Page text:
In all modern languages like C# and Java, we gain benefits of garbage collection. What about implementing our own. In this article, I will try to explain how to implement garbage collector for C language.
What is Garbage Collection?
In C language, dynamic memory management operations are done with
free() functions. When a piece of memory area is required, programmer calls the
malloc() function and receives a pointer of this area, and releases this area using
free() function when it is not used anymore. This is really a very easy task, you create memory area using
malloc() and release it using
free(). What if the programmer forgets to call the
free() function or application breaks before the
free() function is executed? If
free() function is not called, operating system cannot use this area and still thinks that it is in use. Large chunks of unreleased memory areas can affect system performance vitally.
Need for an automated garbage collection mechanism is born at this point. Automated garbage collection mechanism guarantees that all allocated memory during program run are released at the end.
There are a lot of garbage collection algorithms such as mark and sweep, copying, generational, reference counting, etc. In this article, I will try to explain mark and sweep algorithm.
What about Conservation?
Garbage collectors (abbreviated GC from now on) should not force developers to tag data or force to use special
datatype as pointers. GC also should work on existing source code. Working on existing code without compilation would be a more elegant solution. GC should not force to change on compilers. Conservative garbage collection approach provides GC solution preserving the above mentioned tasks.
In order to work properly, GC should have knowledge about the following tasks:
- Variables actively in use
- Which variable is a pointer and which is not
- Information of the allocated memory
Information about the allocated memory can be collected while GC allocates memory.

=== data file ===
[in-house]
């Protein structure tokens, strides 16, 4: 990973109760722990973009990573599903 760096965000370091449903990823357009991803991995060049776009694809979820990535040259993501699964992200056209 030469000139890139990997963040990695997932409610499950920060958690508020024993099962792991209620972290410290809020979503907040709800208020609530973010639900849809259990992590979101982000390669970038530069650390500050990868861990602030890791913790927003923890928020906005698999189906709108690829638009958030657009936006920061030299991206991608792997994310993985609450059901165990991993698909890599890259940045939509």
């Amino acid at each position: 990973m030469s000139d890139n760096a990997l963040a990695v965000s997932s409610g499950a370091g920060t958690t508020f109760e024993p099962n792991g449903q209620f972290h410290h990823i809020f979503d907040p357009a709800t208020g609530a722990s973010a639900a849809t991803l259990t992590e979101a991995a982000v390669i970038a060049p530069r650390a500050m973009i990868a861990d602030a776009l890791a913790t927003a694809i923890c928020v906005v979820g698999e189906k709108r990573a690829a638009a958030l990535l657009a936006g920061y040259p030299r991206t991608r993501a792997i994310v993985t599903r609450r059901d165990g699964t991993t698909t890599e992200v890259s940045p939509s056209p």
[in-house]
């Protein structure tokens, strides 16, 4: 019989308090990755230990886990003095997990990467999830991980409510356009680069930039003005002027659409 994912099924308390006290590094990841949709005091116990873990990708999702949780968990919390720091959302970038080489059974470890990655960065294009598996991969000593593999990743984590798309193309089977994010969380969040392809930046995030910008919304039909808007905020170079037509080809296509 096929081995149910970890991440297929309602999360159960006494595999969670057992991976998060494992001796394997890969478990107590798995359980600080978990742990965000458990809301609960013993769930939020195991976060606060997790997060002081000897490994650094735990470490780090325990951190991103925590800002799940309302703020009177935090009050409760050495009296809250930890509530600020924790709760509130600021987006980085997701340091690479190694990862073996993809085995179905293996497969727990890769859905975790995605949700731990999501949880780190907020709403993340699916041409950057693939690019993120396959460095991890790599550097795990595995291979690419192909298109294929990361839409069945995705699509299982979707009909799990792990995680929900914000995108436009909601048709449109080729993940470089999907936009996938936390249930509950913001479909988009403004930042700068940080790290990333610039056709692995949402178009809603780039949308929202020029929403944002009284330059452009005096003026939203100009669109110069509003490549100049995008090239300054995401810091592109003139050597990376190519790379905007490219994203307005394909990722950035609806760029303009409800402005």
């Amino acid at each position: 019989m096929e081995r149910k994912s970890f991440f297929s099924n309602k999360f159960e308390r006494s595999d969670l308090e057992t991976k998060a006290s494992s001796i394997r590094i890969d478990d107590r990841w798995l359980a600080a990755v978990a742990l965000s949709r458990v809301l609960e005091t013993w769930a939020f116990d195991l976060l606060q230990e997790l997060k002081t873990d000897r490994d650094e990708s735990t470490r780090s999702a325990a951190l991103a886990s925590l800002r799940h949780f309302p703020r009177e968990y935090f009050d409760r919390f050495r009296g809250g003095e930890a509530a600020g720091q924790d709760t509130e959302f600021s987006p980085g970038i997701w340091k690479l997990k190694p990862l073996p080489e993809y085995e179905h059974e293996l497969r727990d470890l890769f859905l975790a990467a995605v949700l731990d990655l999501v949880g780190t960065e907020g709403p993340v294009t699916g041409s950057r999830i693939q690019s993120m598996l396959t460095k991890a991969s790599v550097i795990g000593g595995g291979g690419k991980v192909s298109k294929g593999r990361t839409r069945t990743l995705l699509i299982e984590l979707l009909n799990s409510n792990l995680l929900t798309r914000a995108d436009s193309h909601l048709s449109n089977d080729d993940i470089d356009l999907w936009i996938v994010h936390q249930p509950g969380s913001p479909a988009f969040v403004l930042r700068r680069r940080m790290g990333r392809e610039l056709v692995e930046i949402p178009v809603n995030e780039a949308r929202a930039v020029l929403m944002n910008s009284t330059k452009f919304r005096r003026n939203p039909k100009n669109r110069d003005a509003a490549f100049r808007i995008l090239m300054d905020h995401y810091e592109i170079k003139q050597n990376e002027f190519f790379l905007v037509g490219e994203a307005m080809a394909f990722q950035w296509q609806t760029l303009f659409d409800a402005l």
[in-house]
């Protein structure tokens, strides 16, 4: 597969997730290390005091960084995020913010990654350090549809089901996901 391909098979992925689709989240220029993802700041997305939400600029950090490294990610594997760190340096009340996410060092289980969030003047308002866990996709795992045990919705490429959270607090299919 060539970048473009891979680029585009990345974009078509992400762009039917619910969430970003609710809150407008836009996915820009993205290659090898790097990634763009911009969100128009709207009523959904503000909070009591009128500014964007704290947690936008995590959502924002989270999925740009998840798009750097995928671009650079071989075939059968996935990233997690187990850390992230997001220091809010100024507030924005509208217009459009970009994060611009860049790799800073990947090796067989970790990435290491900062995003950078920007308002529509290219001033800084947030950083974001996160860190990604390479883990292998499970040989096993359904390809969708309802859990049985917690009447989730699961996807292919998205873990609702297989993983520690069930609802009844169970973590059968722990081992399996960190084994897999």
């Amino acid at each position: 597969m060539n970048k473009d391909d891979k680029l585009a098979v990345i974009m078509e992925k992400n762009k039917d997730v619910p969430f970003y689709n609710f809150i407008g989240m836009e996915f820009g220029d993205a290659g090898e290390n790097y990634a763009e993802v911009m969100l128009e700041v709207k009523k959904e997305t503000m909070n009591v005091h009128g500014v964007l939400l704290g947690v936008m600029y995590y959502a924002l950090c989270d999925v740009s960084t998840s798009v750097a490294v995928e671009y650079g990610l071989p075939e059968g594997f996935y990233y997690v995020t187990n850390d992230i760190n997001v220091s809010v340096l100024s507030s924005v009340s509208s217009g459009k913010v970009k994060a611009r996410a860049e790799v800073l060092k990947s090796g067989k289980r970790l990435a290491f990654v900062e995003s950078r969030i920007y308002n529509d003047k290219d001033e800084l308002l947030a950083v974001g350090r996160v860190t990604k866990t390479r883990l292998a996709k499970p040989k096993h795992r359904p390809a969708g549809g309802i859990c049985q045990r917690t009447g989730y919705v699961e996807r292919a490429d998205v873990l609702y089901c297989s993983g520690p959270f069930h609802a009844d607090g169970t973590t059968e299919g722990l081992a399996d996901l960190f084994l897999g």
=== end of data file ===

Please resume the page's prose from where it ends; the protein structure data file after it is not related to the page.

In C language collection about variables in use can be done with a special scanning on heap, stack and static data of the application. This solution is highly hardware dependent.
Also in C language, we do not have knowledge of a type at runtime. This means, at runtime phase it is not an easy task to distinguish pointers from non-pointers. Again we receive no assistance from the compiler. Once we have information about variables actively in use, we can scan this list with a special pointer identification algorithm to distinguish pointers. This step has some shortcomings but efficiency can be provided with elegant algorithms.
Conservative approach allows developers to use GC in their already written codes without any change on it. Developers call
malloc() function and never call
free() again inside the code. The rest is handled by GC as a smart servant.
Stop the World Approach
I mentioned that we scan memory areas of the application. We also need to release unused memory areas. These operations take additional CPU cycles. So when garbage is being collected, we need to use CPU. At this point, there are two main approaches for use of the CPU. These are stop the world and concurrent approaches.
Concurrent approach handles GC cycles on different threads. For this approach, complex locking mechanisms are needed. As a result, it benefits high performance which is desirable by most of the modern architecture. For further information, you can search on Tri-Color Marking Algorithm.
Stop the world approach stops program execution, does garbage collection and resumes program execution. This has a completely big disadvantage, it does not allow the application to use CPU while garbage is collected. This can cause the application to pause while garbage is being collected. Also we cannot use multi processor even if hardware has more than one CPU which can be a big performance gap. Although it has a lot of disadvantages, it is really very easy to implement so in this article we will use this approach.
Mark and Sweep Algorithm
Mark and Sweep Algorithm is the first algorithm which handles cyclic references. This algorithm is one of the most commonly used garbage collectors with combination of some other techniques.